New research uncovers way to slow breast cancer growth

13th June 2016

Scientists in Britain have found a way to slow the growth of aggressive forms of breast cancer, according to recent research from Cancer Research UK.

The team of people are from Oxford University and the University of Nottingham and found that by using the drug JQ1, it can alter the way in which cancer cells respond to low oxygen. This tends to occur in over 50 per cent of breast tumours and most often in triple negative breast cancer, which is the most difficult form to treat.

Triple negative breast cancers don't have receptors for oestrogen, progesterone or Her2. As a result, they don't respond to treatments such as tamoxifen or Herceptin, which are often used to treat other types of breast cancer. Around 15 out of every 100 breast cancers (15 per cent) are triple negative, an unfortunately large number.

However, the BET inhibitor drug JQ1 can help by stopping cancer cells adapting in response to a lack of oxygen by slowing the growth of tumours. It also helps to limit the amount of blood vessels that are produced.

When breast cancer cells have difficulty in receiving oxygen, it means that the illness is much harder to treat.

Low levels of oxygen force tumour cells to turn on genes that send signals for new blood vessels to bring fresh oxygen to them, which allows the tainted cells to grow and spread throughout the body.

Dr Alan McIntyre, co-author of the study from the University of Nottingham, said: "Triple negative breast cancer is a challenge. By tackling hypoxia that so often compromises the treatment of breast cancers, JQ1 could be an important key to helping women with aggressive breast tumours."

The study looked into explaining how drugs like JQ1 work, shedding light on the role medicines like this could play in hypoxia. This could be vital in helping patients who have hard-to-treat breast cancers.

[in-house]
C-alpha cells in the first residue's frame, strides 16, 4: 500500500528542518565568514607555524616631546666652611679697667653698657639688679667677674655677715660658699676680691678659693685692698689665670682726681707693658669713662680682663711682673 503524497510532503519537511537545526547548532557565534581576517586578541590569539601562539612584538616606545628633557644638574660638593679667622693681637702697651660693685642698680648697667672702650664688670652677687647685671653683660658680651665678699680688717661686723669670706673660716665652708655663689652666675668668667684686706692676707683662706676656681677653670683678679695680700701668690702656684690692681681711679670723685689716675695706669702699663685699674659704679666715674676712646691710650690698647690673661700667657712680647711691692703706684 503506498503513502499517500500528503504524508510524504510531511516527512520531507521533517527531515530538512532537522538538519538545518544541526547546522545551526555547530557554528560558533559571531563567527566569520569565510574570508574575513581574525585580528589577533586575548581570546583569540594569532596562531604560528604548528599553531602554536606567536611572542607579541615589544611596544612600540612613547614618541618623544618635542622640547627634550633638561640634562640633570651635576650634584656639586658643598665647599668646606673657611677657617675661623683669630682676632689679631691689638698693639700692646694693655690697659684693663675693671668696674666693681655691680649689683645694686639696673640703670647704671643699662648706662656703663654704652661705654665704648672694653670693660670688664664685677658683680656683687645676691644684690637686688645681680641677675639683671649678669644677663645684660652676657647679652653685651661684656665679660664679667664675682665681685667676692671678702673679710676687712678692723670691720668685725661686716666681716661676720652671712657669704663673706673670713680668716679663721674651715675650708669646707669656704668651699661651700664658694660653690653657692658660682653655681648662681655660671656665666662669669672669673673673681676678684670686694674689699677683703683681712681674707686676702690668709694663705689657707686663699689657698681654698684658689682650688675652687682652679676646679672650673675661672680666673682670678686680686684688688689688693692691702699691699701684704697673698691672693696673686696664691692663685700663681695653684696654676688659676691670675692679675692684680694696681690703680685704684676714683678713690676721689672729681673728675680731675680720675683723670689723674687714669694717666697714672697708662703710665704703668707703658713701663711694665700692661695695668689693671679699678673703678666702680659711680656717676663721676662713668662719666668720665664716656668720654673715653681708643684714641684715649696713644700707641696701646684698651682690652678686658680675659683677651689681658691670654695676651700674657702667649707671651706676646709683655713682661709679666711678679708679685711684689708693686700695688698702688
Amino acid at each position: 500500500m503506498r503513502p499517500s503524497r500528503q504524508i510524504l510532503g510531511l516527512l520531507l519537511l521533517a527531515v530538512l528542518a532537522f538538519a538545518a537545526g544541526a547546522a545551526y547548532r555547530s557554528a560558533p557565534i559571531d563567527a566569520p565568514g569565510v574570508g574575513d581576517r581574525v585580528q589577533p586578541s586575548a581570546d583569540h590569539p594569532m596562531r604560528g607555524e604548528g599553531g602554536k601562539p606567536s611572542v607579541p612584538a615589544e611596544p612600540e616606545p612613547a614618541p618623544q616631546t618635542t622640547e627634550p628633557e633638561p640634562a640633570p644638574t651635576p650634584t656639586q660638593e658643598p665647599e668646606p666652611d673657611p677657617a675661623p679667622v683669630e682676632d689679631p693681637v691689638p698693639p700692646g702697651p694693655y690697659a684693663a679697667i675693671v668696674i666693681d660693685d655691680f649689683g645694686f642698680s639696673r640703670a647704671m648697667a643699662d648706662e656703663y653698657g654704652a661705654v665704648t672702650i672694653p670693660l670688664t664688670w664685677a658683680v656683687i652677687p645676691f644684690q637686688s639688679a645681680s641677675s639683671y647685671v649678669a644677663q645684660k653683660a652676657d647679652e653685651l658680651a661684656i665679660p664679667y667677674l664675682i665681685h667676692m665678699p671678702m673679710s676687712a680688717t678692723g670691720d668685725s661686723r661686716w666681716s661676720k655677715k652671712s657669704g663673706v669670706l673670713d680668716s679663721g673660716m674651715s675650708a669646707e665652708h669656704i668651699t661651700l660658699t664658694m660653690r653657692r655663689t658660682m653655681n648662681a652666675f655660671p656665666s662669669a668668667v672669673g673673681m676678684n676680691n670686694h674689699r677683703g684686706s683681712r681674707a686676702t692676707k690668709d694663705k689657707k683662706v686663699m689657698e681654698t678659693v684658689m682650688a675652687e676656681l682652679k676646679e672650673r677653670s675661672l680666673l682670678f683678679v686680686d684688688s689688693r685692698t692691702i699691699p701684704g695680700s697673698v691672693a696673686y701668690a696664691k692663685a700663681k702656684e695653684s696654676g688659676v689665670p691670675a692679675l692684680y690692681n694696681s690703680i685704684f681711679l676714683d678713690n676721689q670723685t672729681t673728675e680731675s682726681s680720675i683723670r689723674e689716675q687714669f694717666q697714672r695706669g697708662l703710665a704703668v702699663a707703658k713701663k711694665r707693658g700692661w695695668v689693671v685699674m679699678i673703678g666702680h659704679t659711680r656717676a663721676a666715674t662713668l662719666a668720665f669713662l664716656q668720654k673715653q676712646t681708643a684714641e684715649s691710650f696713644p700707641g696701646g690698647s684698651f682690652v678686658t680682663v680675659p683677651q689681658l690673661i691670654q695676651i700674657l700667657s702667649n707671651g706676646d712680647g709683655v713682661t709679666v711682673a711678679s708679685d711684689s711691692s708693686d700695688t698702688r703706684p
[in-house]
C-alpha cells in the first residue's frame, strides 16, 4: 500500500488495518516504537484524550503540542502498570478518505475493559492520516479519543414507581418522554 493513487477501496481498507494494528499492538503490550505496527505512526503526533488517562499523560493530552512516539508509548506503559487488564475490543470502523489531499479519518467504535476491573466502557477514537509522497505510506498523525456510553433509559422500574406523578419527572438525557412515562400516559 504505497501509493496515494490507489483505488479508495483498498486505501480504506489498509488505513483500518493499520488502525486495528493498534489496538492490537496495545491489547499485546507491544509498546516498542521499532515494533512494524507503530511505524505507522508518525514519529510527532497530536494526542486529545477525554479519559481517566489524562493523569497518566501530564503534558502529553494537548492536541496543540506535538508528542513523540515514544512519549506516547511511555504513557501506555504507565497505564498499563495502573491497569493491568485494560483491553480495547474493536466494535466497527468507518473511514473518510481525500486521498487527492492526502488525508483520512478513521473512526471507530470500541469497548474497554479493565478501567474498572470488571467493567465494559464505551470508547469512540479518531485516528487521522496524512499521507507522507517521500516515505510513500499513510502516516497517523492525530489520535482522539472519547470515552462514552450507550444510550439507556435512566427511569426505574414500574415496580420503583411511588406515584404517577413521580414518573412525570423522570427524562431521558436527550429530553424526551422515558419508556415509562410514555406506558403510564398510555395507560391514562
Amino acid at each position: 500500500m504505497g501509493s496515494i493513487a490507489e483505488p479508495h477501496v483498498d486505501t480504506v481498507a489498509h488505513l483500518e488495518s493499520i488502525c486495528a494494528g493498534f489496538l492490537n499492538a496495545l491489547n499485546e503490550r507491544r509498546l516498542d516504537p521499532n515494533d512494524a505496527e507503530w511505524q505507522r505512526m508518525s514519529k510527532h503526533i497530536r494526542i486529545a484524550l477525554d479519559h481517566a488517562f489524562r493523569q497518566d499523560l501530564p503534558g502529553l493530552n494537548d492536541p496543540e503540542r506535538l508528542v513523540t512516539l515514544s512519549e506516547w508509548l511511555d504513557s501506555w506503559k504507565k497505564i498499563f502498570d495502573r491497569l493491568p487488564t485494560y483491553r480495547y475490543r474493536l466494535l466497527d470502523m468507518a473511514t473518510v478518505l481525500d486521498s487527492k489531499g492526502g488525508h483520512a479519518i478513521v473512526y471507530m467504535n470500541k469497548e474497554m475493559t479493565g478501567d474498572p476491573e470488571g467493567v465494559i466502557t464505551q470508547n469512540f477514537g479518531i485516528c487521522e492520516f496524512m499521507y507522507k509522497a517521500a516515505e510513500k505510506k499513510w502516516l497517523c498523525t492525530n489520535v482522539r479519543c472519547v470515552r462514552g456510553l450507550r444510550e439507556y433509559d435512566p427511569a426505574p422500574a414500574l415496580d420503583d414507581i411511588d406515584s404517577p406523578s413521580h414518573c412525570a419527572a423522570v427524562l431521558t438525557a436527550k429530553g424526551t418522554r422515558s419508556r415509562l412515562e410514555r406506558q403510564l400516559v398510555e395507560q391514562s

Although the groups of drugs, known as bromodomain and extraterminal (BET) inhibitors, have been used to treat other cancers, the breakthrough that the study uncovered is that JQ1 can be used for interrupting hypoxia.

Neil Barrie, Cancer Research UK's senior science communications manager, commented: "This study has unearthed insights into how these drugs could be used to help treat triple negative breast cancer patients who urgently need better treatments.

"Interfering with the body's natural response to hypoxia, or low oxygen, could be a way to stop the spread of cancer. More studies should be carried out to measure how effective JQ1 could be in patients."

Breast Cancer Now also supported the study. One of the senior communications officers at the charity, Dr Richard Berks, agreed that this report uncovered a new way to "thwart" the process of cancer cells finding ways to oxygenise themselves with the help of new blood cells.

He added that this knowledge opens up more avenues and options for scientists to create new and better treatments for breast cancer.

Dr Berks summarised that, thanks to the evidence from the study, these BET inhibitors are not only performing well in clinical trials for other cancers, but they're also proving to be effective for aggressive forms of the illness.

He also impressed upon the urgency of finding better treatments for these triple negative forms of breast cancer, adding that by uncovering them this would be a "real step forward" in the prevention and treatment of cancer.

Posted by Edward Bartel

 

 

Health News is provided by Axonn Media in collaboration with Spire Healthcare. Please note that all copy above is ©Axonn Media and does not reflect views or opinions of Spire Healthcare unless explicitly stated. Additional comments on the page from individual Spire consultants do not necessarily reflect the views or opinions of other consultants or Spire Healthcare.

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